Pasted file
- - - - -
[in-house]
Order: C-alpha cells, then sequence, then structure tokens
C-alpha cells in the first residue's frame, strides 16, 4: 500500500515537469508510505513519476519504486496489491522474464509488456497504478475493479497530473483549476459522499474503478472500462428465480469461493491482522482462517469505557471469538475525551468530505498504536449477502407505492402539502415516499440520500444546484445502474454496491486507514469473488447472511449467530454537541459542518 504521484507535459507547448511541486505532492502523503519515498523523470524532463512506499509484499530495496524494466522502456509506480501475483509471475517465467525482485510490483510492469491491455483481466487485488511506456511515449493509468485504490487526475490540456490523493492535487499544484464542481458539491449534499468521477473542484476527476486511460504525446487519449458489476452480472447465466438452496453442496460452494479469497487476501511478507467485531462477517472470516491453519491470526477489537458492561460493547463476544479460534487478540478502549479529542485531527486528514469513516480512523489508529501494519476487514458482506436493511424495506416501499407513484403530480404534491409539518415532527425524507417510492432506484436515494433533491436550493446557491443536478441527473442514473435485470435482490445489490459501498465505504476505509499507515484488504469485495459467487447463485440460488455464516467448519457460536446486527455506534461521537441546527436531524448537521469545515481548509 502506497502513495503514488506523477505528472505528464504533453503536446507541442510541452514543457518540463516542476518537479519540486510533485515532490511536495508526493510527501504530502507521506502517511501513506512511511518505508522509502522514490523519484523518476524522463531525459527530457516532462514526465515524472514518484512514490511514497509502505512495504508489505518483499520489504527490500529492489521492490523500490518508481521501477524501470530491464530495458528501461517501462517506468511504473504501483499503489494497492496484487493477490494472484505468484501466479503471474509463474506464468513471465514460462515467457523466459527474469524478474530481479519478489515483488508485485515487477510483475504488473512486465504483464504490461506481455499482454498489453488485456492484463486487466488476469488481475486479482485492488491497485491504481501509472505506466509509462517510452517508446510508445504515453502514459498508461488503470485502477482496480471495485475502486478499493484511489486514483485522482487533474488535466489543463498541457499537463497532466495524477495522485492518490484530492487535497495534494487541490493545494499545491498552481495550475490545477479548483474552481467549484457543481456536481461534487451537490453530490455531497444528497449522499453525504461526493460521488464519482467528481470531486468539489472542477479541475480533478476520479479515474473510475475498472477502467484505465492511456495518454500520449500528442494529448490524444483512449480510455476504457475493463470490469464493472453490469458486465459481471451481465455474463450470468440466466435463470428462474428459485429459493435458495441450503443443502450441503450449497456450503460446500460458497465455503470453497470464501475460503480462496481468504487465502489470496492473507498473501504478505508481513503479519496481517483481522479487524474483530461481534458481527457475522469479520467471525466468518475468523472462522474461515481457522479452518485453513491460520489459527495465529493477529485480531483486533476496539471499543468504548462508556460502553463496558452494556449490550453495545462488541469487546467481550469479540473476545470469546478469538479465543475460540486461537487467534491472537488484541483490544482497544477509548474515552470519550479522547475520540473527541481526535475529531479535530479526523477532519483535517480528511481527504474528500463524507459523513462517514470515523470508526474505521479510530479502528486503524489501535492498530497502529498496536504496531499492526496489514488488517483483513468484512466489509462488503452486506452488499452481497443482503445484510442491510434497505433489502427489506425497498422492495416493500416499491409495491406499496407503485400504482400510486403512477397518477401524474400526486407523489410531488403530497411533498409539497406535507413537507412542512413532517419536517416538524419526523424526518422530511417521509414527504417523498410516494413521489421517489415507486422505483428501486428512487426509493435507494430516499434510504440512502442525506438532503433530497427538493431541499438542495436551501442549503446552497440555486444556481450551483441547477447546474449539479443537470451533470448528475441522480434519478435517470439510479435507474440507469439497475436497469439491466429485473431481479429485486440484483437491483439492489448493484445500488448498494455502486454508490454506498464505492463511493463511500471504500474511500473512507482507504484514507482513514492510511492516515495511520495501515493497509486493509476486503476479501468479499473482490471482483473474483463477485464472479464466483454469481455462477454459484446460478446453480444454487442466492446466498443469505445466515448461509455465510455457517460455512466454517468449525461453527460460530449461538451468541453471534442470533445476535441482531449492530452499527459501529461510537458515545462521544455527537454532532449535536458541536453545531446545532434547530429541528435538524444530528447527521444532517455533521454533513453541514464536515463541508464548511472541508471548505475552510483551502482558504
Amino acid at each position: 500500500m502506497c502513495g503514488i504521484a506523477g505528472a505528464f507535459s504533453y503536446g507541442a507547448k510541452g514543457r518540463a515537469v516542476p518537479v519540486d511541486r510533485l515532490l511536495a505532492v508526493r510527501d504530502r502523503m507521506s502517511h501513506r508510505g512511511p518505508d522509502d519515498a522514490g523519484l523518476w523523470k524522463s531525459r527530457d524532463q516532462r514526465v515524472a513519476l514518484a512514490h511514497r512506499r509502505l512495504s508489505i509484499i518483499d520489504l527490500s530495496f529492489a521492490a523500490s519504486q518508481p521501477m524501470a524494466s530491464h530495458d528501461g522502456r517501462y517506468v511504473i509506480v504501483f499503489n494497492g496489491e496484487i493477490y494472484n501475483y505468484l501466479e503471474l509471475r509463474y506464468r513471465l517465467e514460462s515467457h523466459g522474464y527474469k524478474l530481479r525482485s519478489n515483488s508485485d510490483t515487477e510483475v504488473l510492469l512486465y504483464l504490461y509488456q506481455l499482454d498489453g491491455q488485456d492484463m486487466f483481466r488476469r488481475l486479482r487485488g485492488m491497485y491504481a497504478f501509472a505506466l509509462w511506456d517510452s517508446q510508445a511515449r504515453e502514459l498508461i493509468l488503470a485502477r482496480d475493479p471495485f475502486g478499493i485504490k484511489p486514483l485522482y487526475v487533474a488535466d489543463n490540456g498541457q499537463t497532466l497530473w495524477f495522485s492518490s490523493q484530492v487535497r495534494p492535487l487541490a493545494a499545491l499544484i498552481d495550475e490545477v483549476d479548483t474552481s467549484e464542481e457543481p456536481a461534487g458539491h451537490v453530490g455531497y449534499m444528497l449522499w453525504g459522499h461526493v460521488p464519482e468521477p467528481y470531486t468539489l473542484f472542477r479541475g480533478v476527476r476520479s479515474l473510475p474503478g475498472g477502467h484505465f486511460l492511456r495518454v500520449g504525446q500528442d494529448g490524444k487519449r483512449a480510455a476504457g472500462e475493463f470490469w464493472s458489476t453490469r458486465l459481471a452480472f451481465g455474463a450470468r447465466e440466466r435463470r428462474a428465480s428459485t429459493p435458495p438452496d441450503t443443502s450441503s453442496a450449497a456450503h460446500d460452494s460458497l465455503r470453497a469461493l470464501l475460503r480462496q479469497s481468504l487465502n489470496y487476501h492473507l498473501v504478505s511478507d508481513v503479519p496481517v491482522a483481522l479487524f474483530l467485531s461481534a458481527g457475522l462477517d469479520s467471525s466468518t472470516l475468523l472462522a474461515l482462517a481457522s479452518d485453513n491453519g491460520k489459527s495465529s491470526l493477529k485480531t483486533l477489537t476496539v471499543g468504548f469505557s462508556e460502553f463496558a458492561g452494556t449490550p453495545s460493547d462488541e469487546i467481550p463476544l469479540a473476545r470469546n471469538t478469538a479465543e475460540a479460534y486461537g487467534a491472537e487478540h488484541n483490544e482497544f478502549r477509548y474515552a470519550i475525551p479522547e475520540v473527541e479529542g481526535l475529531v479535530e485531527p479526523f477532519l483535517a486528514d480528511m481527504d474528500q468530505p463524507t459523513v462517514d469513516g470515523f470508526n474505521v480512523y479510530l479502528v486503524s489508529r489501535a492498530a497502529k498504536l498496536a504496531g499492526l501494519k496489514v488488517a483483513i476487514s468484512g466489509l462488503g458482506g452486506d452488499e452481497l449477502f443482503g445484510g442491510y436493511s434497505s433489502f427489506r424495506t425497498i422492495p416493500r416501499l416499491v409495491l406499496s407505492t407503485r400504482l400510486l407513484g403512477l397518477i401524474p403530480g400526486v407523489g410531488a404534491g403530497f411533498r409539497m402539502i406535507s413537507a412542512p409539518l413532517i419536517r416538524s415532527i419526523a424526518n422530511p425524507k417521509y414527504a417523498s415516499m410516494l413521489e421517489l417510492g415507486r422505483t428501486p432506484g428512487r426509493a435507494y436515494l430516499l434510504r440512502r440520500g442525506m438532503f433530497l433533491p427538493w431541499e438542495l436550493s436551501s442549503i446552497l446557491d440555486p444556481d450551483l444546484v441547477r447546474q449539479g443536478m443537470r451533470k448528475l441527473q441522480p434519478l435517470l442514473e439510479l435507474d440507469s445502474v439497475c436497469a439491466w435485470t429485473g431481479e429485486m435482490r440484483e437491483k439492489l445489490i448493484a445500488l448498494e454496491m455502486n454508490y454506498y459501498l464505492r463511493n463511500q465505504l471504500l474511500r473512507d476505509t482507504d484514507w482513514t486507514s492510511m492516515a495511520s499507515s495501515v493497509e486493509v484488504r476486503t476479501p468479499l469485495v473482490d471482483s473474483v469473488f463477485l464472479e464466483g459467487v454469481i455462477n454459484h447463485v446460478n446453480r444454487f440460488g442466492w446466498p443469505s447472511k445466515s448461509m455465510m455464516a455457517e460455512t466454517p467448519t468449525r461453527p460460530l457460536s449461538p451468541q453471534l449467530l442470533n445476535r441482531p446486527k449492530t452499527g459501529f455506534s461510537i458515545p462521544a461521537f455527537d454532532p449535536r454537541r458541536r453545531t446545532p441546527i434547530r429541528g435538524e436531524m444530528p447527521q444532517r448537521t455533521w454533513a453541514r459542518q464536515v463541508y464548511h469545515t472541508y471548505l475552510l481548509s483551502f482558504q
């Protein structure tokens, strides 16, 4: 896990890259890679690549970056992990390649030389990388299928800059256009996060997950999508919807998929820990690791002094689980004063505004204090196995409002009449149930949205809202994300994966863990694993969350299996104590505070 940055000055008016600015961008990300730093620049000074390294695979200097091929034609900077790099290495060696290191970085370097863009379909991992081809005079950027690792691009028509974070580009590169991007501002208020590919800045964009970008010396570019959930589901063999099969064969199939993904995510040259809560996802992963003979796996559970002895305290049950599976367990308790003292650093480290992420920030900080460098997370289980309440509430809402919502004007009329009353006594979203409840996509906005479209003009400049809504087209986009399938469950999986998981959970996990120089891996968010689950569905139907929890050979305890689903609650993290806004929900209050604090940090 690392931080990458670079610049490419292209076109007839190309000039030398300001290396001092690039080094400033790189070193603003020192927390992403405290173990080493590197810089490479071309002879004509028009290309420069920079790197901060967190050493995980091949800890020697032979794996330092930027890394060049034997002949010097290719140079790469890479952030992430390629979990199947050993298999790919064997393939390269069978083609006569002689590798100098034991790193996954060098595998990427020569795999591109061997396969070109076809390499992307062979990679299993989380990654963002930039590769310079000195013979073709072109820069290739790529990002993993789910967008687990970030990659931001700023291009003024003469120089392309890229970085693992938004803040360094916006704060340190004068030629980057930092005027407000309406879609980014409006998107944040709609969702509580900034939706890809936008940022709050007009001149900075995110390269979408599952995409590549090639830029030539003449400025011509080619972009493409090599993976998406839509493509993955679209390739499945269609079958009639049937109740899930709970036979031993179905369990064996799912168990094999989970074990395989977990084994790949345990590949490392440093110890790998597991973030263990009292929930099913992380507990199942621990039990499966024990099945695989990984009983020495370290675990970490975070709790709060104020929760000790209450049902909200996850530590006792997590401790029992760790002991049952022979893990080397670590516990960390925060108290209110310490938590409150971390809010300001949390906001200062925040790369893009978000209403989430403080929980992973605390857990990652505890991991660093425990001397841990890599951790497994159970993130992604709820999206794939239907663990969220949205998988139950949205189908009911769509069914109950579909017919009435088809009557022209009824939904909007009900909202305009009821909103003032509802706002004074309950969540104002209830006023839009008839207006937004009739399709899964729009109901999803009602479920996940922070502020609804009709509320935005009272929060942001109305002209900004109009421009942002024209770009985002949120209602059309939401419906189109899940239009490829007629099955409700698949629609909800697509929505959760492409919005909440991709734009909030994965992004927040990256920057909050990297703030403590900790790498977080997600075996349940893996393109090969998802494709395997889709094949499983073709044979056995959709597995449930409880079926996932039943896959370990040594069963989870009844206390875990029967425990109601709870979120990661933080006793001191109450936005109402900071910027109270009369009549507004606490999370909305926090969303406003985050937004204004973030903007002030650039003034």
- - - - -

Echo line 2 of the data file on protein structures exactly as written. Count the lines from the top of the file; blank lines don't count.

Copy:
Order: C-alpha cells, then sequence, then structure tokens